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Baba West Vitamin D for Children

Why is vitamin D important for your child’s health and development?

Low levels of vitamin D are widespread and this is recognised as a significant health problem due to the importance of vitamin D for many aspects of health (1).  Best known is the role of vitamin D in helping the body to absorb calcium and build strong, healthy bones and teeth. Insufficient vitamin D in childhood can lead to poor bone strength and in an increasing number of cases, rickets, where the bones become misshapen and the legs may bow. Vitamin D is also important for development of strong, healthy muscles: low vitamin D is associated with muscle weakness and poor muscle function (3).  

The importance of vitamin D for healthy immune function has recently been recognised and there is mounting evidence that it plays a pivotal role (2). Vitamin D deficiency has been related to a number of common childhood conditions that involve the immune system, including allergies (4).  It is also important for a healthy, balanced inflammatory response (2), which is relevant in conditions like asthma and eczema. There is an association between lower vitamin D levels and increased severity of asthma (5) and also atopic dermatitis (eczema): one small study found that vitamin D supplementation was helpful particularly for children with winter-related eczema (6).  Insufficient vitamin is also associated with a lowered immune response to infections (4).  One study showed that vitamin D supplementation reduced the risk of winter flu in Japanese nursery school children (7).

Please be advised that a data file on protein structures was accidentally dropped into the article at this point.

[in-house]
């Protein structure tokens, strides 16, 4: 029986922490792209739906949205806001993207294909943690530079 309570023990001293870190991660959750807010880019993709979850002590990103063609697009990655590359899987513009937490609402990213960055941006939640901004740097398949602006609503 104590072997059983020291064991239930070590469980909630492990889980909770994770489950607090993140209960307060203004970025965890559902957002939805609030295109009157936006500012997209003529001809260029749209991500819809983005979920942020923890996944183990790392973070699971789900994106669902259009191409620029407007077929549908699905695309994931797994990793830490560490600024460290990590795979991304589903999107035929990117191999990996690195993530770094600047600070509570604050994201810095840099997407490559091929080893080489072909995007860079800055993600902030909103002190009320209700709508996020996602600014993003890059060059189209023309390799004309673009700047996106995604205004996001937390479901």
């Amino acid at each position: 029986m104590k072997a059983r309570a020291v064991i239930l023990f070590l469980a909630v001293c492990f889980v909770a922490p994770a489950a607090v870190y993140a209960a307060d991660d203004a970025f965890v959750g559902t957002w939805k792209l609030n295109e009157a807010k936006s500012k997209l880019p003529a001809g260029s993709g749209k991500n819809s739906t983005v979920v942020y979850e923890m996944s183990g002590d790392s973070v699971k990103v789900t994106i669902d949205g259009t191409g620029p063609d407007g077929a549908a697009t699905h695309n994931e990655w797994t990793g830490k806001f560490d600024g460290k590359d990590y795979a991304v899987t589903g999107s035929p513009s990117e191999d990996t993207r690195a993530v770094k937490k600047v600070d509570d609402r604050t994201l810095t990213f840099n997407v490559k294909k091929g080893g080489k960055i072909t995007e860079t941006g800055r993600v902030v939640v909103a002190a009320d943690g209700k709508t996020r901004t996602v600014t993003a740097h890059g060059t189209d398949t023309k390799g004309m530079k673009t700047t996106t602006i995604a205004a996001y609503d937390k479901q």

Owing to the importance of vitamin D for children’s healthy development, the Department of Health and NHS recommend that children aged 1 to 4 years old should be given a daily supplement containing 400iu (10μg) of vitamin D (8).

Health benefits of vitamin D

  • Helps the body absorb calcium to build strong bones and teeth
  • Important for muscle development
  • Support healthy, balanced immune function
  • Lower risk of eczema and severe asthma for children with sufficient vitamin D
  • Fewer respiratory and other infections in infants with sufficient vitamin D


  1. Roberto Antonucci, Cristian Locci, Maria Grazia Clemente, Elena Chicconi and Luca Antonucci (2018) Vitamin D deficiency in childhood: old lessons and current challenges. Journal of Pediatric Endocrinology and Metabolism V31 (3) DOI:  Published online:  05 Feb 2018 
  2. Armin Zittermann and Jan F. Gummert (2010) Nonclassical Vitamin D Actions Nutrients 2010, 2, 408-425; doi:10.3390/nu2040408 
  3. Girgis CM, Clifton-Bligh RJ, Hamrick MW, Holick MF, Gunton JF. The roles of vitamin D in skeletal muscle: form, function, and metabolism. Endocr Rev 2013;34:33–83.
  4. Saggese G, Vierucci F, Boot AM, Czech-Kowalska J, Weber G, et al. Vitamin D in childhood and adolescence: an expert position statement. Eur J Pediatr 2015;174:565–76.
  5. Dogru M, Kirmizibekmez H, Yesiltepe Mutlu RG, Aktas A, Ozturkmen S. Clinical effects of vitamin D in children with asthma. Int Arch Allergy Immunol 2014;164:319–25.
  6. Camargo CA Jr, Ganmaa D, Sidbury R, Erdenedelger Kh, Radnaakhand N, et al. Randomized trial of vitamin D supplementation for winter-related atopic dermatitis in children. J Allergy Clin Immunol 2014;134:831–5.
  7. Urashima, M.; Segawa, T.; Okazaki, M.; Kurihara, M.; Wada, Y.; Ida, H. Randomized trial of vitamin D supplementation to prevent seasonal influenza A in schoolchildren. Am. J. Clin. Nutr. 2010.
  8. (Advice correct as at 16th June 2020)